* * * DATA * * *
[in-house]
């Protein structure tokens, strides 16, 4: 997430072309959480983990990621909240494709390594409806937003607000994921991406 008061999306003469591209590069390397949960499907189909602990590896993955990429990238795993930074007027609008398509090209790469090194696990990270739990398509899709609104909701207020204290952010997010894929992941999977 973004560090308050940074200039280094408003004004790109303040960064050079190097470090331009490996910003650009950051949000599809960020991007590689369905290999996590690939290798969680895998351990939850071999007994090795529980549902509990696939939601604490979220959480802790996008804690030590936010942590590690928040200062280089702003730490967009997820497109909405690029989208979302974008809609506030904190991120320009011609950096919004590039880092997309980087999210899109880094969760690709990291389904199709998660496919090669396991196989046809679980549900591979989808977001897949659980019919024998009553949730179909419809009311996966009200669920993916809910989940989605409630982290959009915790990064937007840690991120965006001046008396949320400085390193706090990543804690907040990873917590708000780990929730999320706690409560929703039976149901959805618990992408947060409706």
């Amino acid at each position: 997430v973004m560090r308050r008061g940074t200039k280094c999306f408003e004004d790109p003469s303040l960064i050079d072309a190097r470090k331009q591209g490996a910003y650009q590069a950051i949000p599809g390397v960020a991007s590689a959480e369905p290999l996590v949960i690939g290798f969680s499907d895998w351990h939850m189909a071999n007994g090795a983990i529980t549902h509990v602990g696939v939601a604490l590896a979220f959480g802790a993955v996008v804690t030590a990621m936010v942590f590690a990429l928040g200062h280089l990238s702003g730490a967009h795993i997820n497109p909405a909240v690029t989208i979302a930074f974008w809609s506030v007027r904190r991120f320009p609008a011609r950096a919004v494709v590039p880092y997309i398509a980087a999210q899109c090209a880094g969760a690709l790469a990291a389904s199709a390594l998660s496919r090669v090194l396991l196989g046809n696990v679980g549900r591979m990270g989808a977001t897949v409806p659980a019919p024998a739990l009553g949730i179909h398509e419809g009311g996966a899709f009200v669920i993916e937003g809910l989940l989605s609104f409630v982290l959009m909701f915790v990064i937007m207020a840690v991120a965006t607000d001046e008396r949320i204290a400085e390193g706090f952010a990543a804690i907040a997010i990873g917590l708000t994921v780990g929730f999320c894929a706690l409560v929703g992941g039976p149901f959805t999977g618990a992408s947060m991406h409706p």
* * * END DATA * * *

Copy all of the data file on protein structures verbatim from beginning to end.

[in-house]
């Protein structure tokens, strides 16, 4: 997430072309959480983990990621909240494709390594409806937003607000994921991406 008061999306003469591209590069390397949960499907189909602990590896993955990429990238795993930074007027609008398509090209790469090194696990990270739990398509899709609104909701207020204290952010997010894929992941999977 973004560090308050940074200039280094408003004004790109303040960064050079190097470090331009490996910003650009950051949000599809960020991007590689369905290999996590690939290798969680895998351990939850071999007994090795529980549902509990696939939601604490979220959480802790996008804690030590936010942590590690928040200062280089702003730490967009997820497109909405690029989208979302974008809609506030904190991120320009011609950096919004590039880092997309980087999210899109880094969760690709990291389904199709998660496919090669396991196989046809679980549900591979989808977001897949659980019919024998009553949730179909419809009311996966009200669920993916809910989940989605409630982290959009915790990064937007840690991120965006001046008396949320400085390193706090990543804690907040990873917590708000780990929730999320706690409560929703039976149901959805618990992408947060409706």
């Amino acid at each position: 997430v973004m560090r308050r008061g940074t200039k280094c999306f408003e004004d790109p003469s303040l960064i050079d072309a190097r470090k331009q591209g490996a910003y650009q590069a950051i949000p599809g390397v960020a991007s590689a959480e369905p290999l996590v949960i690939g290798f969680s499907d895998w351990h939850m189909a071999n007994g090795a983990i529980t549902h509990v602990g696939v939601a604490l590896a979220f959480g802790a993955v996008v804690t030590a990621m936010v942590f590690a990429l928040g200062h280089l990238s702003g730490a967009h795993i997820n497109p909405a909240v690029t989208i979302a930074f974008w809609s506030v007027r904190r991120f320009p609008a011609r950096a919004v494709v590039p880092y997309i398509a980087a999210q899109c090209a880094g969760a690709l790469a990291a389904s199709a390594l998660s496919r090669v090194l396991l196989g046809n696990v679980g549900r591979m990270g989808a977001t897949v409806p659980a019919p024998a739990l009553g949730i179909h398509e419809g009311g996966a899709f009200v669920i993916e937003g809910l989940l989605s609104f409630v982290l959009m909701f915790v990064i937007m207020a840690v991120a965006t607000d001046e008396r949320i204290a400085e390193g706090f952010a990543a804690i907040a997010i990873g917590l708000t994921v780990g929730f999320c894929a706690l409560v929703g992941g039976p149901f959805t999977g618990a992408s947060m991406h409706p």